Transcriptomic analysis of IEL during intestinal Salmonella Typhirum challenge compared to steady state IELs revealed, once more, increased expression of genes involved in metabolism (55). Salmonella infection in the small intestine resulted in increased aerobic glycolysis, glucose uptake, as well as OXPHOS by IELs, similar to effector CD8 T cells (17, 36). In addition, IELs altered their immunosurveilance behavior upon infection, suggesting that the IEL semi-activation status can be further enhanced upon microbial encounter. In support of this, the use of the glycolysis inhibitor 2DG as well as mTOR inhibitor rapamycin resulted in increased salmonella burden and invasion. Although 2DG treatment would target many cells involved in the respond to enteric infection (74), GLUT1-deficient innate-IELs revealed the requirement for glycolysis in IELs. However, upon Salmonella infection a proliferative response was not detected (55). Collectively, IELs store large amounts of energy in the form of lipids, the signals resulting in the release of these remain unknown, but in line with effector T cells, IELs require both glycolysis and OXPHOS for their effector functions.
CD8 TRM Cells and Mitochondria
Lipid droplet associated mitochondria are biochemically distinct from non-associated cytoplasmic mitochondria, with the later primarily using pyruvate as a substrate (75). These recent data could explain the observations that FAO and fatty acid synthesis seem to take place at the same time within memory T cells (39), but individual mitochondria can only perform one or the other. Interestingly, mitochondria in brown fat associated with lipid droplets, were shown to have reduced FAO capacity compared with cytoplasmic mitochondria. This suggest they are involved in lipid storage under steady state conditions and, upon exposure to the environmental cue of cold, initiate FAO (75).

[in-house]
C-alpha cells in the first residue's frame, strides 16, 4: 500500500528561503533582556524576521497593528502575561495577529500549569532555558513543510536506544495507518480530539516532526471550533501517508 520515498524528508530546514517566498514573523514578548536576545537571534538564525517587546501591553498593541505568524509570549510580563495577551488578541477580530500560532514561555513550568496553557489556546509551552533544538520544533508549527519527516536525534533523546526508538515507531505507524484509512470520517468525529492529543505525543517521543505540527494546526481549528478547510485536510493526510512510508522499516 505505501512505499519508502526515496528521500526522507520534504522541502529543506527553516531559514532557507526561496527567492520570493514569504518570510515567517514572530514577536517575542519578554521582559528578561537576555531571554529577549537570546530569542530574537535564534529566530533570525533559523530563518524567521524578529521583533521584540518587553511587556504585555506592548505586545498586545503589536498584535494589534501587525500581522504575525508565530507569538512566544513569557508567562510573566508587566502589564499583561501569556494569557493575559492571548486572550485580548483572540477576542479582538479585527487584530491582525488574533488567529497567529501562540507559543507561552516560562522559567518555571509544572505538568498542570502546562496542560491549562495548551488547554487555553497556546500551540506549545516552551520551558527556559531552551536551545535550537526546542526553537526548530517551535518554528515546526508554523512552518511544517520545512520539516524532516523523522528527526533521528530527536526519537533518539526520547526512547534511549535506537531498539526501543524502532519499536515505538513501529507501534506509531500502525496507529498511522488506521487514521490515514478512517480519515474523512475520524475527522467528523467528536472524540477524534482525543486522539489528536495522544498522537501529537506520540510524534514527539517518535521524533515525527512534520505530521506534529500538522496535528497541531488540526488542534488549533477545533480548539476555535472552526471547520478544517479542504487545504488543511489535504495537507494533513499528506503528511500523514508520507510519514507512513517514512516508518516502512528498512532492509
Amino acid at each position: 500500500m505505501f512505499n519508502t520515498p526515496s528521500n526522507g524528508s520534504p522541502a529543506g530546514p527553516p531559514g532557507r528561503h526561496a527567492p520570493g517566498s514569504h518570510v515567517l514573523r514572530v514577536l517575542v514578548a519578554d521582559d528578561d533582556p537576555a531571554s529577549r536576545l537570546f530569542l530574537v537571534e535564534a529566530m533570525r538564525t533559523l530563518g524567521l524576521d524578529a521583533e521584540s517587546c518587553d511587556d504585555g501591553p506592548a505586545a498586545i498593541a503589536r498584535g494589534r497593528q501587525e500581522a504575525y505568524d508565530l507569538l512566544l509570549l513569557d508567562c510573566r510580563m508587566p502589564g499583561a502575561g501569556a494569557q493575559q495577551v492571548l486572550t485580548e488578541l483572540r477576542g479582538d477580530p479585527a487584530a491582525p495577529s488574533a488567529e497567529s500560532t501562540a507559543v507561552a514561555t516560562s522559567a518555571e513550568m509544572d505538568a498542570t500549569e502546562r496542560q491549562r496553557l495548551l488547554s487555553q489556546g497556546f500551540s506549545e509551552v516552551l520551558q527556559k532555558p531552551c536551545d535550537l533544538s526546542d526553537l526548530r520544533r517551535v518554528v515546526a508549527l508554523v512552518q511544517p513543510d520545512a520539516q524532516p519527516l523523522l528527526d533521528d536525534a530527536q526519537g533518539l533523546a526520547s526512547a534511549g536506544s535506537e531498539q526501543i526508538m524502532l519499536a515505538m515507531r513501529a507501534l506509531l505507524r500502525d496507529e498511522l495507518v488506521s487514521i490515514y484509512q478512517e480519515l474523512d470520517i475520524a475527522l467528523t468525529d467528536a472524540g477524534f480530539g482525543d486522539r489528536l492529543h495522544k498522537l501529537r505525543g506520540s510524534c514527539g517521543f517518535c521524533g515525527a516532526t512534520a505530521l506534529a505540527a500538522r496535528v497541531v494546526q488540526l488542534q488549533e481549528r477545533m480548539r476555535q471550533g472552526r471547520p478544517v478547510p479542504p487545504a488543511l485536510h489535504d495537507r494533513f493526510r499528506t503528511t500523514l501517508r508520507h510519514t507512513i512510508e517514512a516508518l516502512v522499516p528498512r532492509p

Mitochondria actively contribute to T cell activation and circulating T cell memory formation, their fission and fusion determining energy production (76). Furthermore, P2RX7 is involved in metabolic function via stimulation of AMPK in CD8 effector T cells, increasing glucose and fatty acid uptake and OXPHOS, and by promoting mitochondrial fusion and reorganization, affecting the development of CD8 TCM and CD8 TRM cells (35). Unexpectedly, detection of mitochondria using mitotracker dyes, often equated to represent mitochondrial mass, or nonyl acridine orange, which binds to cardiolipins, in T cells, suggested very low levels of mitochondria to be present in IELs (innate-like as well as TRM cells) compared with circulating CD8 T cells, with reduced mitochondrial membrane potential and ROS production (44). These observations were at odds with the active scanning behavior of barrier IELs, as well as their high expression level of P2RX7, the absence of which results in reduced OXPHOS potential but similar aerobic glycolysis (35, 77). Electron microscopy analysis revealed increased numbers of mitochondria to be present in IELs compared with circulating CD8 T cells, albeit of a smaller average size (44). Although the exact binding properties of dyes remains elusive, it suggested marked changes in mitochondria of CD8 TRM cells at epithelial barriers.